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Financial
Jun 23, 2016

How to Overcome A Credit Dispute

Sponsored Content provided by Patrick Stoy - Mortgage Consultant/Owner, Market Consulting Mortgage

Similar to the construction on 3rd Street in downtown Wilmington that was finally completed recently, a credit dispute can elicit groans of discomfort, hassles and irritations. When it comes to successfully applying for a loan, a credit dispute can substantially impede your progress.
 
A credit dispute does not have to be a roadblock, however. As it is with many of life’s obstacles and problems, there’s usually an alternate route. My experience is that working with an experienced professional or an industry specialist is the easiest and most effective way to quickly identify a practical, time-tested solution.
 
The mortgage industry is no different. A seasoned professional can help you save countless hours and hassles when it comes to resolving a credit dispute and successfully obtaining a loan to purchase a home.
 
Considering that consumer dispute comments on a credit report can often result in delays, rejections and more expensive mortgage rates, it’s worthwhile to weigh the advice of an expert and take all of the information that is available into account.
 
One of the best ways to ensure that a credit dispute will not prevent you from acquiring a loan is to simply attack the problem several months in advance. Successfully resolving a dispute can take time, and it’s definitely preferable to have it done before embarking on the loan application process.
 
When it comes to disputing a comment on a credit report with a creditor or one of the credit bureaus, it’s always better to have a written record of what transpired. Even if the record is only contained in an email, that is better than a phone call. According to an attorney who specializes in this aspect of law, in regards to the Fair Credit Reporting Act, disputing an erroneous credit report in writing acquires (legal) rights both ways.
 
It’s critical for people embroiled in this type of argument concerning their credit to use a form of mail that offers proof of delivery. This could include a read receipt on an email or certified mail where the recipient is required to sign for the letter.
 
Reviving zombie debt is something that I would definitely encourage people to avoid. For those who don’t know, zombie debt is defined as a form of bad debt so old that a person could have forgotten about it. In many cases, the company to which the funds were owed has given up on collecting it. Zombie debt can haunt a consumer’s credit score if a debt collector buys the debt for a low price from the original creditor in an attempt to recover the money.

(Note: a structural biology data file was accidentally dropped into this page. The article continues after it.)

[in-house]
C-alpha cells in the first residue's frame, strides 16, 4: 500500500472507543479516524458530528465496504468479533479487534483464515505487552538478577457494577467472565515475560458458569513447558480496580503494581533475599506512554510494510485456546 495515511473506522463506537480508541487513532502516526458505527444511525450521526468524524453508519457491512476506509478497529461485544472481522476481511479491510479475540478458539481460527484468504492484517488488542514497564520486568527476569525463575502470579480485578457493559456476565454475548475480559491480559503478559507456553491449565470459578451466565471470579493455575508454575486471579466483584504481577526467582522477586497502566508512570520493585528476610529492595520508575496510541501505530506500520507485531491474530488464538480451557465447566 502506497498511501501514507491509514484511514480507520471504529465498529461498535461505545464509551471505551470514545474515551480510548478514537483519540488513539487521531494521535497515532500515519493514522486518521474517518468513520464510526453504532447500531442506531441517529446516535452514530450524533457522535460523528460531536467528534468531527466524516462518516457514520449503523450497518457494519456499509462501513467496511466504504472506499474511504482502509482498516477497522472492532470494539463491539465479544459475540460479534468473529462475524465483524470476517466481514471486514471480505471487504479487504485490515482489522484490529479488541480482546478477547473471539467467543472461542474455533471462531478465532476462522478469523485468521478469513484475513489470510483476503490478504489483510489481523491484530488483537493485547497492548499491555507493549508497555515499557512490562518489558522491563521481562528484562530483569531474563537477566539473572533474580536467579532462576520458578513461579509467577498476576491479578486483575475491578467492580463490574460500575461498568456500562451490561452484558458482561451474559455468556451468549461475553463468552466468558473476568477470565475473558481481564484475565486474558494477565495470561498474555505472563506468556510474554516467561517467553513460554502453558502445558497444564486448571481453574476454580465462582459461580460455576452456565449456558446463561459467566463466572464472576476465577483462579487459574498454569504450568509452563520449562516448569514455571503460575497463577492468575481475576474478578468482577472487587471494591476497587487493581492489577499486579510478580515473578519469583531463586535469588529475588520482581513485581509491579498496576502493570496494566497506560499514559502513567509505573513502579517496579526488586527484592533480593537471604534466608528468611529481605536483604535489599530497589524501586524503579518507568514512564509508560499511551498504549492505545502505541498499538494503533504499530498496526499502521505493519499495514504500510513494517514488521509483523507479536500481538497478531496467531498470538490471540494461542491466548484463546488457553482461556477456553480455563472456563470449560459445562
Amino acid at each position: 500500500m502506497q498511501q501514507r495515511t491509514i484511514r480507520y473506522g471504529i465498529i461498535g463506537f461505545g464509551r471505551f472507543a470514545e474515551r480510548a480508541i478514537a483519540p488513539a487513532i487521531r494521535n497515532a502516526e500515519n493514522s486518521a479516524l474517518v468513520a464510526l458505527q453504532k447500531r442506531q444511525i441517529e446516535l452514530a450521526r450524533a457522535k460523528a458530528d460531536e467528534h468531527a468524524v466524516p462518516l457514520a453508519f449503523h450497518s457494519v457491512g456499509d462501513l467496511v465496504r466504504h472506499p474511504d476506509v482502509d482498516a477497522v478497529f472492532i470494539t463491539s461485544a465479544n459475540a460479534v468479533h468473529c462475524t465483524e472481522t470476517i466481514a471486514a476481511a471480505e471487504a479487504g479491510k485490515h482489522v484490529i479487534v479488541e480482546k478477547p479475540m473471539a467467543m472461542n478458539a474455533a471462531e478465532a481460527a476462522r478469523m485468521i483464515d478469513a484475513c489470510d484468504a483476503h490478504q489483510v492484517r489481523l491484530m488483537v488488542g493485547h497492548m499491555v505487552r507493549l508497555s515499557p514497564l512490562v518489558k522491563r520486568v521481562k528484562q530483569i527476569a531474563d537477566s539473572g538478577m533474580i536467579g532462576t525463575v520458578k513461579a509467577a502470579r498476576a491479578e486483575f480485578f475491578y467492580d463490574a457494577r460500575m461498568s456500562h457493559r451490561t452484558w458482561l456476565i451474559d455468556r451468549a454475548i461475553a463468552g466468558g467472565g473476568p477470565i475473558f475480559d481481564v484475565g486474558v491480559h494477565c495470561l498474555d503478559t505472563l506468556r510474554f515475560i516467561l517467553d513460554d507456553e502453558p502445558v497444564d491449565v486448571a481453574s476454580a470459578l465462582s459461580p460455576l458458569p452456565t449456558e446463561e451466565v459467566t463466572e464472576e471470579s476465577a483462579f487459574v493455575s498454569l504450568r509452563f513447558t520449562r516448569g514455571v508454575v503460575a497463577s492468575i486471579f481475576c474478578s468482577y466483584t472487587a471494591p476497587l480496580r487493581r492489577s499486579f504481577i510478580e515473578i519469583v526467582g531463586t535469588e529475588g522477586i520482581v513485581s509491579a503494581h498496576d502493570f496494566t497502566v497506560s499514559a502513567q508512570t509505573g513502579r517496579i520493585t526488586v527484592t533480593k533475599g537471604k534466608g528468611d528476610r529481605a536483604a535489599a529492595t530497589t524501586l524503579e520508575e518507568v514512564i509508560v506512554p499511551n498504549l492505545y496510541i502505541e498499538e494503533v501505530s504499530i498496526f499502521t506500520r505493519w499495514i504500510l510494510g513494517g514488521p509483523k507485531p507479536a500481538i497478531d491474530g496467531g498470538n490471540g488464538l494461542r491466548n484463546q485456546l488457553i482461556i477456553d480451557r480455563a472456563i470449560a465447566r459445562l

Making a payment on a zombie debt is something that should be avoided at all costs, especially if the debt is erroneous, because doing so validates the debtor’s claim. Delinquent collections can drop off a credit report after seven years and six months from the date of delinquency, unless a payment is made in that time period. The rule is 10 years for judgments.
 
Understanding that most lenders require a credit dispute to be resolved before they are willing to move forward, it’s always in the borrower’s best interest to consult with a qualified professional from the mortgage industry before staring the loan application process.
 
For a confidential consultation about your credit score and ability to obtain the financing you need to purchase a home, give me a call at the number below.
 
Patrick Stoy (NMLS Numbers 39527 and 39166) has 16 years of mortgage lending experience. Patrick is CEO of Wilmington-based Market Consulting Mortgage, which he started in 2005 with a mission to build lifelong customer relationships by providing real value. To learn more about Marketing Consulting Mortgage, visit www.macmtg.com. Patrick can be reached at [email protected] or (910) 509-7105.

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